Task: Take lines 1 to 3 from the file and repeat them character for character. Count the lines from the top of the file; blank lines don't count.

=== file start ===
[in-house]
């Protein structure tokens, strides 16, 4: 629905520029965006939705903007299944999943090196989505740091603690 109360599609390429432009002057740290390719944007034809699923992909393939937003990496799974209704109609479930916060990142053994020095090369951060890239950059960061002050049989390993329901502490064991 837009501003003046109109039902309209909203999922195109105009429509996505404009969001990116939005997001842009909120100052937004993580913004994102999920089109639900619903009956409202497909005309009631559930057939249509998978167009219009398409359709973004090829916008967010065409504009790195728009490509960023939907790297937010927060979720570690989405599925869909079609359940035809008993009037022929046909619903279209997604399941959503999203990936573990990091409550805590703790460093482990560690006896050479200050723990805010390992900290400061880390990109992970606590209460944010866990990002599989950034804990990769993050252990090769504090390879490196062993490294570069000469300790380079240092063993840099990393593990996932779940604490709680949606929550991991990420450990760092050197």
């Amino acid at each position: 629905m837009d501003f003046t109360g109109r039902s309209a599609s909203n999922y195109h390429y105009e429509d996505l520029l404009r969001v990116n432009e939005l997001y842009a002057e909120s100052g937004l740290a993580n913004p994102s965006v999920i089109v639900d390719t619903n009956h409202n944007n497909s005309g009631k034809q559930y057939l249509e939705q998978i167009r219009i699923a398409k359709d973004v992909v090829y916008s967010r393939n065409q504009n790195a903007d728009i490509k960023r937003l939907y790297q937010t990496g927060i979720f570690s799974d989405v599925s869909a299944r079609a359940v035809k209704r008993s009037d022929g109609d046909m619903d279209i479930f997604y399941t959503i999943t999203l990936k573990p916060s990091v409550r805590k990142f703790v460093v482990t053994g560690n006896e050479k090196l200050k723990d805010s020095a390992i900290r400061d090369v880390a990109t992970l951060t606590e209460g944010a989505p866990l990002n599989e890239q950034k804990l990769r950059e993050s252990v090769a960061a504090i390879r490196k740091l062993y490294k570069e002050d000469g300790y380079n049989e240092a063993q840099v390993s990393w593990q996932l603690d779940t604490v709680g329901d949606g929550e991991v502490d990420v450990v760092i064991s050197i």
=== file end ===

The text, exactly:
[in-house]
């Protein structure tokens, strides 16, 4: 629905520029965006939705903007299944999943090196989505740091603690 109360599609390429432009002057740290390719944007034809699923992909393939937003990496799974209704109609479930916060990142053994020095090369951060890239950059960061002050049989390993329901502490064991 837009501003003046109109039902309209909203999922195109105009429509996505404009969001990116939005997001842009909120100052937004993580913004994102999920089109639900619903009956409202497909005309009631559930057939249509998978167009219009398409359709973004090829916008967010065409504009790195728009490509960023939907790297937010927060979720570690989405599925869909079609359940035809008993009037022929046909619903279209997604399941959503999203990936573990990091409550805590703790460093482990560690006896050479200050723990805010390992900290400061880390990109992970606590209460944010866990990002599989950034804990990769993050252990090769504090390879490196062993490294570069000469300790380079240092063993840099990393593990996932779940604490709680949606929550991991990420450990760092050197």
């Amino acid at each position: 629905m837009d501003f003046t109360g109109r039902s309209a599609s909203n999922y195109h390429y105009e429509d996505l520029l404009r969001v990116n432009e939005l997001y842009a002057e909120s100052g937004l740290a993580n913004p994102s965006v999920i089109v639900d390719t619903n009956h409202n944007n497909s005309g009631k034809q559930y057939l249509e939705q998978i167009r219009i699923a398409k359709d973004v992909v090829y916008s967010r393939n065409q504009n790195a903007d728009i490509k960023r937003l939907y790297q937010t990496g927060i979720f570690s799974d989405v599925s869909a299944r079609a359940v035809k209704r008993s009037d022929g109609d046909m619903d279209i479930f997604y399941t959503i999943t999203l990936k573990p916060s990091v409550r805590k990142f703790v460093v482990t053994g560690n006896e050479k090196l200050k723990d805010s020095a390992i900290r400061d090369v880390a990109t992970l951060t606590e209460g944010a989505p866990l990002n599989e890239q950034k804990l990769r950059e993050s252990v090769a960061a504090i390879r490196k740091l062993y490294k570069e002050d000469g300790y380079n049989e240092a063993q840099v390993s990393w593990q996932l603690d779940t604490v709680g329901d949606g929550e991991v502490d990420v450990v760092i064991s050197i």